It wasn't until the Freedom From Religion Foundation, a secular group, filed a lawsuit against Swainsboro Primary School in Georgia that two teachers were told to stop forcing their religious beliefs on their students. The kindergarten and first-grade teacher had been leading kids in prayer before lunch — which seems innocent enough. But of course, they didn't stop there.
The children who chose to not participate in the class prayer were singled out and told to sit outside in the hallway. One teacher told the nonbelieving students that they were not allowed to recite the Pledge because it said "under God." And for the final nail in the coffin, Katherine Brights, the first-grade teacher, told one little boy that he shouldn't listen to his non-Christian mother, calling her "a bad person for not believing in God."
It was because of this outright abuse of power that the little boy eventually gave in and prayed with the class, violating his beliefs. Unsurprisingly, the school agreed to settle the lawsuit on Monday and has decided to provide better training for teachers to prevent this religious discrimination from happening again. The child who was the target of the teacher's abuse received an undisclosed settlement.
No matter what you believe in, we can all agree that telling a child that their mother is "bad" is inexcusable. Regardless of a family's beliefs, insulting a parent (and questioning their parenting skills) is crossing the line. And the worst part is, this all went down in elementary school.
Elementary school is one of the most impressionable times in a young child's life — that's why we get so scared when we send our 5-year-olds off to school. We want them not only to be physically safe but to feel safe and valued by the adults in charge of their care. These teachers ruined that trust when they used their rigid belief system as a punishment tool. Instead of presenting the world as a place where a child is free to be themselves without fear of judgment (and can learn to accept others' differences too), these teachers taught kids that their thoughts, views and beliefs don't matter if they don't line up with the majority.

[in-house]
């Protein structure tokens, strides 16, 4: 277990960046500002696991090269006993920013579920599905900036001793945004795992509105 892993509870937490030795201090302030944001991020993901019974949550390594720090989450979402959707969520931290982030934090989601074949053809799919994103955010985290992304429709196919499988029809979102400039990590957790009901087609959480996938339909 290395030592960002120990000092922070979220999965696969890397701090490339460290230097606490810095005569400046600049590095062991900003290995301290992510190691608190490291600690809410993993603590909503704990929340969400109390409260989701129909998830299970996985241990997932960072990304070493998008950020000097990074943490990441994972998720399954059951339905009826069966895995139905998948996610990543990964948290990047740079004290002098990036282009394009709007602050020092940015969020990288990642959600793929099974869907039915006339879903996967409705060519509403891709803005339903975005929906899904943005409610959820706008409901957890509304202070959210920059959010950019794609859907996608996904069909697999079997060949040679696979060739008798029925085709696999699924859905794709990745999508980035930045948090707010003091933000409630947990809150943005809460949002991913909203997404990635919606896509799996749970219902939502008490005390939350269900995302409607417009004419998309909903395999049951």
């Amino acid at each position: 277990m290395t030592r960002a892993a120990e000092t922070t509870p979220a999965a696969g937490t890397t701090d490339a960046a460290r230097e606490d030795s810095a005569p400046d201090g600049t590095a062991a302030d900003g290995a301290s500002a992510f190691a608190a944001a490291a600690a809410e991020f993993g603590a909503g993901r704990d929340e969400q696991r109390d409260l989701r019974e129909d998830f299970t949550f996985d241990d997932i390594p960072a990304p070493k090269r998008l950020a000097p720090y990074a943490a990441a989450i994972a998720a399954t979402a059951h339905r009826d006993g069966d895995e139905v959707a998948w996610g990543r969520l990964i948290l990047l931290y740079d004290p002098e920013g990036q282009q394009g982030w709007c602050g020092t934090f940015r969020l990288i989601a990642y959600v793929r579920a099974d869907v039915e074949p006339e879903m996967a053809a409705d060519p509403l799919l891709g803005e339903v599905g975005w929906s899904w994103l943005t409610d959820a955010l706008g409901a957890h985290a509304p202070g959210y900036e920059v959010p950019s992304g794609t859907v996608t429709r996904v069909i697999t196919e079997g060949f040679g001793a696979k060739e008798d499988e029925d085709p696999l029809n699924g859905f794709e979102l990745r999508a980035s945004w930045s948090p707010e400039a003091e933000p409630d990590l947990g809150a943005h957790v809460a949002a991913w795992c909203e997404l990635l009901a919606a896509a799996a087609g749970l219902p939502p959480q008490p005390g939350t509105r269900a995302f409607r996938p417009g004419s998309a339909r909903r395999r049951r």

Never mind the fact that these were kids of "secular" parents. With hundreds of versions of Christianity in the U.S., even a churchgoing parent wouldn't appreciate a teacher forcing their brand of religion on their kid or telling their child that they're somehow a "bad" parent.
As infuriating as this is for a parent to hear, it's also a wake-up call. It would be nice to think that even our youngest children were spending time in an accepting environment, where individual thoughts and beliefs could be shared freely, but clearly that's not what's happening behind closed doors. This dismal truth reinforces something we already know — it's never too early to help your child form their own identity.
While it would be ridiculous to expect a first-grader to go head-to-head with a teacher, this situation reminds us that even young children can benefit from learning to question and come to their own conclusions. As much as we'd like to pretend it won't happen again, intolerance is everywhere, and it's our job to teach our kids how to handle it.
There's a silver lining to all this madness: Even young children can learn how to process information and think for themselves. Equipping kids to form their own opinions and beliefs not only builds character, but it can help them to do better in school.
And you'll see personalized content just for you whenever you click the My Feed .
SheKnows is making some changes!